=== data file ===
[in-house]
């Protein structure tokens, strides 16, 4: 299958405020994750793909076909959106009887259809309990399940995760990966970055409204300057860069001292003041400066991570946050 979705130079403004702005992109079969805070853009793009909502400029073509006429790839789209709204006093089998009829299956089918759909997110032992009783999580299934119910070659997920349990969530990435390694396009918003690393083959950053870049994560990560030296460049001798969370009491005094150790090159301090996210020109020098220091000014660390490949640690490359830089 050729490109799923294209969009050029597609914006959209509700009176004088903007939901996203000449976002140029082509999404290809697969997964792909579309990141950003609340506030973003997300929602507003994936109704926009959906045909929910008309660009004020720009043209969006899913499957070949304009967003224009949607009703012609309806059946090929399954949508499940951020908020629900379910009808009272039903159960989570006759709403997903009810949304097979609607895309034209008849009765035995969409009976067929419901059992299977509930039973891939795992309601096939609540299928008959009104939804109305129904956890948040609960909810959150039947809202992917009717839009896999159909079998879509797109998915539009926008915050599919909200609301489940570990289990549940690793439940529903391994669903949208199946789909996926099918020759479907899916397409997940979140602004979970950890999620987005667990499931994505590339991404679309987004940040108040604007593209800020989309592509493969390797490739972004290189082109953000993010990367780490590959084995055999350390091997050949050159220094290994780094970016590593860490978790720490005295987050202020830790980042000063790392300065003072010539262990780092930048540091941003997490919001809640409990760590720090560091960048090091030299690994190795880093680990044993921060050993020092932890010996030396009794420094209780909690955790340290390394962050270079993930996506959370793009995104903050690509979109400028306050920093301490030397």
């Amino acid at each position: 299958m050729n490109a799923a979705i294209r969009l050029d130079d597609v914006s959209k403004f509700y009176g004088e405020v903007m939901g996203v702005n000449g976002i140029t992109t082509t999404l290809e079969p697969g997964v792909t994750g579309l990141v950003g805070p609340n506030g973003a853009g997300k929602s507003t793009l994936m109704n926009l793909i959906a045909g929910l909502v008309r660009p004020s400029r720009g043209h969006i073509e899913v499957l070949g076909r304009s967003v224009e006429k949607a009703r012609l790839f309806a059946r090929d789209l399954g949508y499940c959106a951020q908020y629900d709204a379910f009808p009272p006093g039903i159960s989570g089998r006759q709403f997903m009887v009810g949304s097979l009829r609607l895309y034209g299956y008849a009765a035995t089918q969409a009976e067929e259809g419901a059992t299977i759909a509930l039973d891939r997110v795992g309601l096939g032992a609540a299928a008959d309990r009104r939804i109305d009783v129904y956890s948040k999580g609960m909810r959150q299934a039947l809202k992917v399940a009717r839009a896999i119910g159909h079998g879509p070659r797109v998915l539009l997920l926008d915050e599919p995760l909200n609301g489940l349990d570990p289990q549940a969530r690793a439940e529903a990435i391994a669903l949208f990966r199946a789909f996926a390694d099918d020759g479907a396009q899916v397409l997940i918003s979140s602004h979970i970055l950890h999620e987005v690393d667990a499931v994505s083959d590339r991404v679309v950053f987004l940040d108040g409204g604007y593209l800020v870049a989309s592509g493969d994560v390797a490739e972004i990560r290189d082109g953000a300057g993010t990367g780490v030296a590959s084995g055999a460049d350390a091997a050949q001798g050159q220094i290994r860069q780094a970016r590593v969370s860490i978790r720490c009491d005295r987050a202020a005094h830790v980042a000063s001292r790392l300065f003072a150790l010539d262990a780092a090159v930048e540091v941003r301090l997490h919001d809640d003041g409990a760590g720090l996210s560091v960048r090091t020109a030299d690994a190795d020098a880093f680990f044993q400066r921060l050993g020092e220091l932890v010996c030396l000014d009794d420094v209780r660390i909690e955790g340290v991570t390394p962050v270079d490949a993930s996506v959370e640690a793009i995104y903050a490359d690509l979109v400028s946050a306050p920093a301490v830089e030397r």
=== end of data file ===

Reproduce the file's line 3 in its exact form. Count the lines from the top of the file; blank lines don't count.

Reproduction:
């Amino acid at each position: 299958m050729n490109a799923a979705i294209r969009l050029d130079d597609v914006s959209k403004f509700y009176g004088e405020v903007m939901g996203v702005n000449g976002i140029t992109t082509t999404l290809e079969p697969g997964v792909t994750g579309l990141v950003g805070p609340n506030g973003a853009g997300k929602s507003t793009l994936m109704n926009l793909i959906a045909g929910l909502v008309r660009p004020s400029r720009g043209h969006i073509e899913v499957l070949g076909r304009s967003v224009e006429k949607a009703r012609l790839f309806a059946r090929d789209l399954g949508y499940c959106a951020q908020y629900d709204a379910f009808p009272p006093g039903i159960s989570g089998r006759q709403f997903m009887v009810g949304s097979l009829r609607l895309y034209g299956y008849a009765a035995t089918q969409a009976e067929e259809g419901a059992t299977i759909a509930l039973d891939r997110v795992g309601l096939g032992a609540a299928a008959d309990r009104r939804i109305d009783v129904y956890s948040k999580g609960m909810r959150q299934a039947l809202k992917v399940a009717r839009a896999i119910g159909h079998g879509p070659r797109v998915l539009l997920l926008d915050e599919p995760l909200n609301g489940l349990d570990p289990q549940a969530r690793a439940e529903a990435i391994a669903l949208f990966r199946a789909f996926a390694d099918d020759g479907a396009q899916v397409l997940i918003s979140s602004h979970i970055l950890h999620e987005v690393d667990a499931v994505s083959d590339r991404v679309v950053f987004l940040d108040g409204g604007y593209l800020v870049a989309s592509g493969d994560v390797a490739e972004i990560r290189d082109g953000a300057g993010t990367g780490v030296a590959s084995g055999a460049d350390a091997a050949q001798g050159q220094i290994r860069q780094a970016r590593v969370s860490i978790r720490c009491d005295r987050a202020a005094h830790v980042a000063s001292r790392l300065f003072a150790l010539d262990a780092a090159v930048e540091v941003r301090l997490h919001d809640d003041g409990a760590g720090l996210s560091v960048r090091t020109a030299d690994a190795d020098a880093f680990f044993q400066r921060l050993g020092e220091l932890v010996c030396l000014d009794d420094v209780r660390i909690e955790g340290v991570t390394p962050v270079d490949a993930s996506v959370e640690a793009i995104y903050a490359d690509l979109v400028s946050a306050p920093a301490v830089e030397r």